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How Sunlight Supports Your Mental Health

How Sunlight Supports Your Mental Health

Have you ever noticed that your mood is often better on a bright, sunny day? It’s not just that gray is a more depressing color than blue, there’s science behind it! Sunlight actually does support your mental health. So, how does sunlight help?

How Sunlight Improves Mood

As humans, we are programmed to be awake during the day and sleep at night. The sun is part of our evolution, and our circadian rhythms line up (more or less) with the day-night cycle. We are meant to be outside during the day.

Sunshine exposure increases serotonin production. This is the hormone that tells us to be awake and active. At night, our brain produces melatonin, which encourages sleep. Insufficient sunlight can cause serotonin to dip: this is the root cause of winter seasonal affective disorder. If you wake up in the dark, work or study in a windowless room, and go home in the dark, this may negatively affect your mood. The “winter blues” are a real thing.

Sunlight also improves your sleep quality by helping keep your circadian rhythm on track. Also, we need UV light to synthesize vitamin D, and insufficient vitamin D can also drop your mood. Talk to a medical professional to learn more about vitamin D deficiency.

How Can You Leverage Sunlight?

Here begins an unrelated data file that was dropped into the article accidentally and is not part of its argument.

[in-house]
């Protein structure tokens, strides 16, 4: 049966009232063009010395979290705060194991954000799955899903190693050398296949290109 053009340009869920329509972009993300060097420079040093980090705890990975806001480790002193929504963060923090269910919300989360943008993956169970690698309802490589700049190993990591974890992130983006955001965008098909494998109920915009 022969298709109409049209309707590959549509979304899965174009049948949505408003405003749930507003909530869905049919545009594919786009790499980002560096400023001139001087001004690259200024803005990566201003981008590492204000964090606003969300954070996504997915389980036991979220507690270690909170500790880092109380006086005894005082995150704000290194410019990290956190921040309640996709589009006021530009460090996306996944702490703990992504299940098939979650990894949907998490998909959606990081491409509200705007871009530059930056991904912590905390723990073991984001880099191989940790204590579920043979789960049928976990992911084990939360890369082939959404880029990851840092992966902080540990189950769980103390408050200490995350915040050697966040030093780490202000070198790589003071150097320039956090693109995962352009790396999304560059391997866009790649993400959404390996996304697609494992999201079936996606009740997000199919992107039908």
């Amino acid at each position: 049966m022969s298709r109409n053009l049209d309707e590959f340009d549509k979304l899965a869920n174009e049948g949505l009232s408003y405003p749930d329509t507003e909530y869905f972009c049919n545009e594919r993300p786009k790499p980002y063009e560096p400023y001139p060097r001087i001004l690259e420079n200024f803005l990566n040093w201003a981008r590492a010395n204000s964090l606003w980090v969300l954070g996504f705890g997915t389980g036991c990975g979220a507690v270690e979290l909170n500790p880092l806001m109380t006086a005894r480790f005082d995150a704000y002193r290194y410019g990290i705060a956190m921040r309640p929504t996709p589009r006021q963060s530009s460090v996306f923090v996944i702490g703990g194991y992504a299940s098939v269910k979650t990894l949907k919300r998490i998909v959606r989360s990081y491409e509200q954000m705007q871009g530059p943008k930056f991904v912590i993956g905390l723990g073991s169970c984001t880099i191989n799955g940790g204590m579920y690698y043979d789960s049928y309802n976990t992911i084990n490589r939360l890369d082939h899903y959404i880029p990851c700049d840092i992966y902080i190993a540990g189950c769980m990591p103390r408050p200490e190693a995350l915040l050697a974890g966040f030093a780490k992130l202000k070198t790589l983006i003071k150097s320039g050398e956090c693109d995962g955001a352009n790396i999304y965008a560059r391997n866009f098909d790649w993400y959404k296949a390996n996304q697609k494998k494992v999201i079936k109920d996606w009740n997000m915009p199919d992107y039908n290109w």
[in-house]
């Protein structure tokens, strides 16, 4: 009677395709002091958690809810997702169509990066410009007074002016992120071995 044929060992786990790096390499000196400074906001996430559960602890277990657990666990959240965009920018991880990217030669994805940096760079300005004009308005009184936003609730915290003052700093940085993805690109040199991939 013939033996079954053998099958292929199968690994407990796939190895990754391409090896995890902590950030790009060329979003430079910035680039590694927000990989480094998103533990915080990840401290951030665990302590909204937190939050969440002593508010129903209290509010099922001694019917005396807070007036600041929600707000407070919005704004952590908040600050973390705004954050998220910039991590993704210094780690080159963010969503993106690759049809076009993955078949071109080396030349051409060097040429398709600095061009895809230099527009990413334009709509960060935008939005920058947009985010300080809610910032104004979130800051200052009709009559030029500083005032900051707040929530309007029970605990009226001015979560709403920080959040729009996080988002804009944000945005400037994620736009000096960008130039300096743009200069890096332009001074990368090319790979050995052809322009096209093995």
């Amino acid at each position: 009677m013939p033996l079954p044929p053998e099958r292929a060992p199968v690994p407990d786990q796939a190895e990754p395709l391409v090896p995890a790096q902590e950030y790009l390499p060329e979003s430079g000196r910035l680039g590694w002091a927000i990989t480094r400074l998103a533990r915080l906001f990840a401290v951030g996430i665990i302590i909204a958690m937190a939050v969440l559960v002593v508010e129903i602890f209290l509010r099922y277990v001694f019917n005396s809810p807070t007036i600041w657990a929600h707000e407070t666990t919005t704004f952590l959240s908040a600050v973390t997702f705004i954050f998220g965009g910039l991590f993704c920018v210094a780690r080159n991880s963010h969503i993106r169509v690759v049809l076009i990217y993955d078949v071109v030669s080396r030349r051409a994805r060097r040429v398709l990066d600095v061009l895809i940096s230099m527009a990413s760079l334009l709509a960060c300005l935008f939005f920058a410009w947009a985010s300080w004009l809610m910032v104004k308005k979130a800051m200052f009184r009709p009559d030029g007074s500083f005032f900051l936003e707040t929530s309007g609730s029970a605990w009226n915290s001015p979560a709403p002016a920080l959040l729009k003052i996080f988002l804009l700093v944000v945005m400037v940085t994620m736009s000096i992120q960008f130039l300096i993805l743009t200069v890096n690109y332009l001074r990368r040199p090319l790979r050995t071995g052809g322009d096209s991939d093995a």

Seek as much exposure to sunlight as you can. One way to “hack” your body is to take a short walk outside right after you get up or, if possible, eat breakfast outside. Sunlight exposure right at the start of the day clears out sleep inertia (when your brain doesn’t wake up all the way) and resets your circadian rhythm.

At work, go outside during your lunch break, even if it’s only for a few minutes. Wear sunscreen to reduce any damaging effects on your skin. If you have the choice, sit near a window. Keep blinds open in your office or work area.

If all else fails, light therapy can replace sunlight exposure in the winter when the hours of daylight are short.

One way to get outside is to take advantage of state parks. Talk to your doctor about a Park Prescription for a free day pass or discounted annual pass.

To learn more health and wellness tips, read other blogs on our Healthy SD website.